Then the federal government pretends to hold everyone “accountable” by forcing students to take standardized tests that merely recreate the economic and racial disparities already present in their districts and neighborhoods. In turn, this provides the justification for charter and voucher schools that further erode public school budgets and increases the downward spiral of disinvestment.

 

 

Meanwhile, few notice how the equity built into authentic public schools gets left behind by those enrolling in privatized alternatives. No more open meetings. No more elected school boards. No more public comment or even a voice in how the money is spent.
 

So long as there are two Americas, the fear of being in the wrong one will motivate the privileged to cheat and steal their way to the top. They will horde resources and wealth for themselves and their children while denying it to others.

 
It is a self-perpetuating system – a loop that we’re all caught in.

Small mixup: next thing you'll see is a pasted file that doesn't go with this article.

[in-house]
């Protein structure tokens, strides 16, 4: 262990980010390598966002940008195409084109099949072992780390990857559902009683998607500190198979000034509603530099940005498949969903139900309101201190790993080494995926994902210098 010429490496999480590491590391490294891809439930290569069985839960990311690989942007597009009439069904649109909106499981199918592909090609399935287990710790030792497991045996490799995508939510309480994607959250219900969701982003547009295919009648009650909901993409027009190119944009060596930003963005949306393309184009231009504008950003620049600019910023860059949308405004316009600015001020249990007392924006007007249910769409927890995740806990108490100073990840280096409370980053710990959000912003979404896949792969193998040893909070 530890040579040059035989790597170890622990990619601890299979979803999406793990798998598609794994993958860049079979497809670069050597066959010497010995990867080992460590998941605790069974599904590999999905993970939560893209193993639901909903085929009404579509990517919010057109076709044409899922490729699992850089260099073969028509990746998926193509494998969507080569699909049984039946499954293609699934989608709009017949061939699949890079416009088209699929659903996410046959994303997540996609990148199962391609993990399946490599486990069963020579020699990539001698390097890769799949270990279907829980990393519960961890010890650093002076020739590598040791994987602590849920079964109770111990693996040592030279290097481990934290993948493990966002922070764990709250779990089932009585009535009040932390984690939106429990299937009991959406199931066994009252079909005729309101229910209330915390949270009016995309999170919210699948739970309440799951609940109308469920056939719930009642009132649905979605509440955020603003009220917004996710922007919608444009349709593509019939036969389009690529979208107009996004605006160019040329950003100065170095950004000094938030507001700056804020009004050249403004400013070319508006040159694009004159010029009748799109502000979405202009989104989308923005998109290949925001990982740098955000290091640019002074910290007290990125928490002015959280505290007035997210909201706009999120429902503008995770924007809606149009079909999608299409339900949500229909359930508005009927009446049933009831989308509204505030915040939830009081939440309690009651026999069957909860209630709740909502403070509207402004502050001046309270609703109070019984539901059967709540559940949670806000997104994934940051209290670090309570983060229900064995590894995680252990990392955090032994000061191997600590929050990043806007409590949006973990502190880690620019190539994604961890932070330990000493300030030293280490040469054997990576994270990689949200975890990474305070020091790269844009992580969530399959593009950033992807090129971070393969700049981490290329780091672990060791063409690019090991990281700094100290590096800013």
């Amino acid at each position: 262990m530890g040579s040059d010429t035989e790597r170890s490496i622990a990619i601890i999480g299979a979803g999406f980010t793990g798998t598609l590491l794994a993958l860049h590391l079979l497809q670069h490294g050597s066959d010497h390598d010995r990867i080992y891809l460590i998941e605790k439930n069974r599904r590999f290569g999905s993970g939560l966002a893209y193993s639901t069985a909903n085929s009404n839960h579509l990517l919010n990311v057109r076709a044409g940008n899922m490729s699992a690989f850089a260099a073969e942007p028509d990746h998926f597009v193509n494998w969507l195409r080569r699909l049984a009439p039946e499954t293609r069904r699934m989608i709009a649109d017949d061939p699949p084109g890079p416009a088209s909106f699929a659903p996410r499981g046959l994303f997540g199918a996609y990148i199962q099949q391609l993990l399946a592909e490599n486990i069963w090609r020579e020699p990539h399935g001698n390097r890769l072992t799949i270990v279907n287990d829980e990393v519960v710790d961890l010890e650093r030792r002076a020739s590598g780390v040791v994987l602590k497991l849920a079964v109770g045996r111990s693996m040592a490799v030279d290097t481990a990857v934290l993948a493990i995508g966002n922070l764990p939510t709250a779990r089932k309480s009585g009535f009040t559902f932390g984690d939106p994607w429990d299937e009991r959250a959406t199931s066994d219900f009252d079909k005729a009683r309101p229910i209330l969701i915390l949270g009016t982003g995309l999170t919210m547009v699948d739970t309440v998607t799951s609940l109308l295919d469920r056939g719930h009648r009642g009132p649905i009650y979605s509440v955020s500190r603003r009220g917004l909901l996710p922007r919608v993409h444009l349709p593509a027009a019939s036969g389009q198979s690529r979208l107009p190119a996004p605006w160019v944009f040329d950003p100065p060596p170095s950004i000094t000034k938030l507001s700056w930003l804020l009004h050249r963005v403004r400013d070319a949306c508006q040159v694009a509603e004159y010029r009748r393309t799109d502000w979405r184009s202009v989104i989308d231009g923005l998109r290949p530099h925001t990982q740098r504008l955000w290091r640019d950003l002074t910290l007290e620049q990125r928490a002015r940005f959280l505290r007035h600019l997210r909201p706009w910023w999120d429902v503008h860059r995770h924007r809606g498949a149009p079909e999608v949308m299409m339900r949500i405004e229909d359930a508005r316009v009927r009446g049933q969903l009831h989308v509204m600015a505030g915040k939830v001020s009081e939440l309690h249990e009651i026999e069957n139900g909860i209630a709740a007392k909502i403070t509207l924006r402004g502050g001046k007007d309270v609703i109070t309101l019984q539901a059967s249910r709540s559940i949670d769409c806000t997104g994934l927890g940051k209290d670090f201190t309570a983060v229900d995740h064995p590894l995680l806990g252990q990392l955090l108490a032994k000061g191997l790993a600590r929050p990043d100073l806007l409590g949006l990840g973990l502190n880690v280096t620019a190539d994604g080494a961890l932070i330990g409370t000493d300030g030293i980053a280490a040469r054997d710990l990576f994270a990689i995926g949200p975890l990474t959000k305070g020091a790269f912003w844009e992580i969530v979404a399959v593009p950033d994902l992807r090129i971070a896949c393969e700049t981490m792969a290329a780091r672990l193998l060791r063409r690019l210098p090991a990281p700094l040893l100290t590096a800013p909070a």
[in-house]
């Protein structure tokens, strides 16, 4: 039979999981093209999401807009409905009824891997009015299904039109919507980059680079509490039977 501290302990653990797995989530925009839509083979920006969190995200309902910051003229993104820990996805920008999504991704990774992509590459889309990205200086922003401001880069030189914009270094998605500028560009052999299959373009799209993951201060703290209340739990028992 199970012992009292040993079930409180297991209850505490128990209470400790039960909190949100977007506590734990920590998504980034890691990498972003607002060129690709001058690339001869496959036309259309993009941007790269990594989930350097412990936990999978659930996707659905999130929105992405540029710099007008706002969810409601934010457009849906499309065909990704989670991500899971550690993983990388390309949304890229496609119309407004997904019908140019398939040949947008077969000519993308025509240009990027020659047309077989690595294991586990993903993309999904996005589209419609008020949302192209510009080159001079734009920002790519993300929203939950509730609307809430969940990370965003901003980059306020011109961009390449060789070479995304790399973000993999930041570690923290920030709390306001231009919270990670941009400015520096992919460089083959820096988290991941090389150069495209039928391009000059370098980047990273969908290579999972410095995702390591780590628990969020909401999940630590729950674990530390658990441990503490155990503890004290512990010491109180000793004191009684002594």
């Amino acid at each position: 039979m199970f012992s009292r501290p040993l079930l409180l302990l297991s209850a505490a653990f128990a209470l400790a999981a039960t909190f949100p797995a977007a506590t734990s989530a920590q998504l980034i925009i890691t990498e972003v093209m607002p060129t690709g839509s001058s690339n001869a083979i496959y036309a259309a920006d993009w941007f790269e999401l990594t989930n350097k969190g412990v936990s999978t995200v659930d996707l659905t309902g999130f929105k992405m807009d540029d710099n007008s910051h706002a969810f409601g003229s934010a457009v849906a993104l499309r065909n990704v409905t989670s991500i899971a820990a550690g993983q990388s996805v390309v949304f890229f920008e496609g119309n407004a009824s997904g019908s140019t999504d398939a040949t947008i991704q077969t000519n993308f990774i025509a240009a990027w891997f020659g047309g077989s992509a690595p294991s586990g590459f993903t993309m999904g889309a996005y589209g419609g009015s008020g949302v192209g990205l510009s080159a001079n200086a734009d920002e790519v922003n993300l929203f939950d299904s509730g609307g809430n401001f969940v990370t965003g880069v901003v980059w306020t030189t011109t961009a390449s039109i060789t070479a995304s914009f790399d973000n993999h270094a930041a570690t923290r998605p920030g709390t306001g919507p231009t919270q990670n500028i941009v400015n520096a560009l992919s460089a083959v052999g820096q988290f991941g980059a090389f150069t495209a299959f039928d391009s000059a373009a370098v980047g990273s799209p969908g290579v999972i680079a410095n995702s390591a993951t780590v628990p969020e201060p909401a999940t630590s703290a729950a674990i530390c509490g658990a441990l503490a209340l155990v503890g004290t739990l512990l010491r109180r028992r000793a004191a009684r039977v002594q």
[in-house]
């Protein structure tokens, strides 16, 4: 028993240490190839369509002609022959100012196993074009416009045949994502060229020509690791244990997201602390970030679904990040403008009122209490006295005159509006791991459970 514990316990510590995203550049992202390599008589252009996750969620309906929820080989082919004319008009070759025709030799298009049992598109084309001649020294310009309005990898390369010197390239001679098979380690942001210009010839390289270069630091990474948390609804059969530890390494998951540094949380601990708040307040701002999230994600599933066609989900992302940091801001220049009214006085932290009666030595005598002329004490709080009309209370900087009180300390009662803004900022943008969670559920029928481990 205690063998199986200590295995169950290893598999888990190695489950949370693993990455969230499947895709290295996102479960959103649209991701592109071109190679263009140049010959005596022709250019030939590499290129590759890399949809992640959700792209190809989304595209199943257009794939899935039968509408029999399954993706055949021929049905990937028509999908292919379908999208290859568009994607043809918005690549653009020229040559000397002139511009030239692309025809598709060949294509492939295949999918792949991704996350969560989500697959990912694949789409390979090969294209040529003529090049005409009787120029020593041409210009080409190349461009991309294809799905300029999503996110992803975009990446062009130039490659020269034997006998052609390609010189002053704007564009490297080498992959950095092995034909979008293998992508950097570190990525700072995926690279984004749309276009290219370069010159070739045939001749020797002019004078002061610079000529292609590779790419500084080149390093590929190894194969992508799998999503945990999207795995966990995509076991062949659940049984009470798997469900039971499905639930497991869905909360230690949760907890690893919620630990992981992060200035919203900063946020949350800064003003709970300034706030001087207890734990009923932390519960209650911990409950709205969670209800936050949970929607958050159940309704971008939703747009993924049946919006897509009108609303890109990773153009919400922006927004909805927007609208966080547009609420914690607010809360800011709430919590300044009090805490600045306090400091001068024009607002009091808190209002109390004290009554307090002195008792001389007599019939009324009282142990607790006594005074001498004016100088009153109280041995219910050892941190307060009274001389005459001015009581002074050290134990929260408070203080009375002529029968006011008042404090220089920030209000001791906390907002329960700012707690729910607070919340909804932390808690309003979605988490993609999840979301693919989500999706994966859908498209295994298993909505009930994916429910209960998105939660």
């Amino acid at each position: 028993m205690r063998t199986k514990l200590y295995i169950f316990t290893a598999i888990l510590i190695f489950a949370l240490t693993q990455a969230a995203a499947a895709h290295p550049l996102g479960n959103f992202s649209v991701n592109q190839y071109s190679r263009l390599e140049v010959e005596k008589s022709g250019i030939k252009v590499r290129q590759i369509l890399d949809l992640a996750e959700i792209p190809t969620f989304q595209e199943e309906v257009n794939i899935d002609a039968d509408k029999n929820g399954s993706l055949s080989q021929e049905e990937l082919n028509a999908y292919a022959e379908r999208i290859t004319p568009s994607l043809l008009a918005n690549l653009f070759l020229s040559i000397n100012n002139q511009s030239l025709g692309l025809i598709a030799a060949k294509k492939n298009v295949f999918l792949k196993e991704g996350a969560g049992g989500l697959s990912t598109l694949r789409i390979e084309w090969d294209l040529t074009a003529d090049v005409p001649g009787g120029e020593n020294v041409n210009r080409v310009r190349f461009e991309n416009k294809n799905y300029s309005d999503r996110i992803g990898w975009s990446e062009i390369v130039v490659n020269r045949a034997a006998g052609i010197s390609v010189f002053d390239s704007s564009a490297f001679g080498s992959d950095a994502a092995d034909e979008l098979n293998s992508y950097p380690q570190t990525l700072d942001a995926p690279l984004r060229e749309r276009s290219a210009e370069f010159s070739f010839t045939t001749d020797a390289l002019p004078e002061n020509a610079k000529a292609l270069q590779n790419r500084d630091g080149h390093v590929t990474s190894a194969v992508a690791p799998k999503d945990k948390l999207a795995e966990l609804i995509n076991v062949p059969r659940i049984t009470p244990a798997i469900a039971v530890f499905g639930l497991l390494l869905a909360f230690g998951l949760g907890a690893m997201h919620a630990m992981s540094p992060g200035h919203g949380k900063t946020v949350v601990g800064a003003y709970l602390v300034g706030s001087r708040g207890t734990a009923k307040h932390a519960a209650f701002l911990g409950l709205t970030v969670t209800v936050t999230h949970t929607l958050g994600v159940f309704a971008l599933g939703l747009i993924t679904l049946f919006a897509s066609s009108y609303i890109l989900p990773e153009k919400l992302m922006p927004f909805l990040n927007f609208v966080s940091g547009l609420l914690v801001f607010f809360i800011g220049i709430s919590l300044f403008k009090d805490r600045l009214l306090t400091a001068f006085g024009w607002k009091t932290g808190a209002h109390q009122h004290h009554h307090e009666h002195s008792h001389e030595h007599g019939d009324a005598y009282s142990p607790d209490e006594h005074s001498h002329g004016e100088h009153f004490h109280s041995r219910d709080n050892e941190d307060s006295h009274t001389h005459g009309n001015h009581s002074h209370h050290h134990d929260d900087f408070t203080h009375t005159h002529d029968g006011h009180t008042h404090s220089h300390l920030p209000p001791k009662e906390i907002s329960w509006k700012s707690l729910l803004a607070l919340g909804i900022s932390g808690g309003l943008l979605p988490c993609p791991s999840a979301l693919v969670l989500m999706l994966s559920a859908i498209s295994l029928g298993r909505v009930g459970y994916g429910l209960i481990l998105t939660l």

We must break the chain. We must recognize our common humanity and stop the zero sum game.

 
And perhaps the best way to begin is by supporting authentic public schools and not privatization.

 
We have been taught to fear public education, because it is really our only hope.

 


 

Like this post? I’ve written a book, “Gadfly on the Wall: A Public School Teacher Speaks Out on Racism and Reform,” now available from Garn Press. Ten percent of the proceeds go to the Badass Teachers Association. Check it out!

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Hey, Teachers’ Unions, Let’s Get This One Right – No Early Presidential Endorsements & Lots of Membership Engagement